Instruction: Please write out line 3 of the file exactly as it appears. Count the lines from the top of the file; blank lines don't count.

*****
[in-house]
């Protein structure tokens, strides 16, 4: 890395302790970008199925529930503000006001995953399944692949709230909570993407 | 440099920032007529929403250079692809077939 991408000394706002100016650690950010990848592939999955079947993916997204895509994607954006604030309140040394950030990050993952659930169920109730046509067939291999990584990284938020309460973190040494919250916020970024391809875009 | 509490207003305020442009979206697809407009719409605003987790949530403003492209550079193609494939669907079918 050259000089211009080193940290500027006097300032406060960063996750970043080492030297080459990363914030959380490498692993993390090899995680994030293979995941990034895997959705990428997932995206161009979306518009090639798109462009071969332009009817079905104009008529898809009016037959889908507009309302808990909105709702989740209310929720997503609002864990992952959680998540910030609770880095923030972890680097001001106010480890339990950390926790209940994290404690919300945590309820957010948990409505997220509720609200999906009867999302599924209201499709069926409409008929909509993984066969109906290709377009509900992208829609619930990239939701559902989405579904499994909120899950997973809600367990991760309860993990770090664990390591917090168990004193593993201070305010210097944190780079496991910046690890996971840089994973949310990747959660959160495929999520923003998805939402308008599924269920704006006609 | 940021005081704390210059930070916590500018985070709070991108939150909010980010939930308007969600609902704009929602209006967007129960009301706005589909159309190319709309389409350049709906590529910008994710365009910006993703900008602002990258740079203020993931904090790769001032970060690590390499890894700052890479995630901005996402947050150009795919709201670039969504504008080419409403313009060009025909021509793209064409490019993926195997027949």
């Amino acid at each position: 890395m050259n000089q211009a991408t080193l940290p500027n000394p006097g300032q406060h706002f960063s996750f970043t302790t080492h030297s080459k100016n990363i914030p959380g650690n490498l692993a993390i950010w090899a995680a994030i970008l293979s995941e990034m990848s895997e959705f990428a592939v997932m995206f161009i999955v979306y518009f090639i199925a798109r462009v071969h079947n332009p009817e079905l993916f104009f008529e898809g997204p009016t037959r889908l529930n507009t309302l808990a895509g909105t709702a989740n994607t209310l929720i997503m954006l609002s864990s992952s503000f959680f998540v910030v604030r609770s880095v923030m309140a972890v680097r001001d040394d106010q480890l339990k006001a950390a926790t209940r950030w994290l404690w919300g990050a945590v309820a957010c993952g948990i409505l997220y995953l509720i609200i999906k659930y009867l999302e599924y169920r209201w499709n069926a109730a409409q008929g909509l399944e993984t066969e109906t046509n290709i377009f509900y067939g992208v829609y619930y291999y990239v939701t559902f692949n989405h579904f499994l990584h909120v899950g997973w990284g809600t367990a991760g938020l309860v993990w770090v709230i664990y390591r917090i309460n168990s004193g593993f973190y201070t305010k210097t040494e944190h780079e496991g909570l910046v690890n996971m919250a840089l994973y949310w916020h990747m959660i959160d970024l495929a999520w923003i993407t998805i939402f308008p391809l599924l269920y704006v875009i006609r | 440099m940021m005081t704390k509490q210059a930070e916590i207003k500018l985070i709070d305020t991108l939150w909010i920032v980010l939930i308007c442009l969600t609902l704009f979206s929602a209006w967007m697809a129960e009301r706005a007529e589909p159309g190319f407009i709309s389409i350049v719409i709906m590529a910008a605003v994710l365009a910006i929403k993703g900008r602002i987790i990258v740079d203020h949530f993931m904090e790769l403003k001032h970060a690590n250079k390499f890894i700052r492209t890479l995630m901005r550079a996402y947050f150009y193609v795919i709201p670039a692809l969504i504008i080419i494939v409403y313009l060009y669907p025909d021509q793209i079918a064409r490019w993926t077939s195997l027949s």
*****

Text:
């Amino acid at each position: 890395m050259n000089q211009a991408t080193l940290p500027n000394p006097g300032q406060h706002f960063s996750f970043t302790t080492h030297s080459k100016n990363i914030p959380g650690n490498l692993a993390i950010w090899a995680a994030i970008l293979s995941e990034m990848s895997e959705f990428a592939v997932m995206f161009i999955v979306y518009f090639i199925a798109r462009v071969h079947n332009p009817e079905l993916f104009f008529e898809g997204p009016t037959r889908l529930n507009t309302l808990a895509g909105t709702a989740n994607t209310l929720i997503m954006l609002s864990s992952s503000f959680f998540v910030v604030r609770s880095v923030m309140a972890v680097r001001d040394d106010q480890l339990k006001a950390a926790t209940r950030w994290l404690w919300g990050a945590v309820a957010c993952g948990i409505l997220y995953l509720i609200i999906k659930y009867l999302e599924y169920r209201w499709n069926a109730a409409q008929g909509l399944e993984t066969e109906t046509n290709i377009f509900y067939g992208v829609y619930y291999y990239v939701t559902f692949n989405h579904f499994l990584h909120v899950g997973w990284g809600t367990a991760g938020l309860v993990w770090v709230i664990y390591r917090i309460n168990s004193g593993f973190y201070t305010k210097t040494e944190h780079e496991g909570l910046v690890n996971m919250a840089l994973y949310w916020h990747m959660i959160d970024l495929a999520w923003i993407t998805i939402f308008p391809l599924l269920y704006v875009i006609r | 440099m940021m005081t704390k509490q210059a930070e916590i207003k500018l985070i709070d305020t991108l939150w909010i920032v980010l939930i308007c442009l969600t609902l704009f979206s929602a209006w967007m697809a129960e009301r706005a007529e589909p159309g190319f407009i709309s389409i350049v719409i709906m590529a910008a605003v994710l365009a910006i929403k993703g900008r602002i987790i990258v740079d203020h949530f993931m904090e790769l403003k001032h970060a690590n250079k390499f890894i700052r492209t890479l995630m901005r550079a996402y947050f150009y193609v795919i709201p670039a692809l969504i504008i080419i494939v409403y313009l060009y669907p025909d021509q793209i079918a064409r490019w993926t077939s195997l027949s």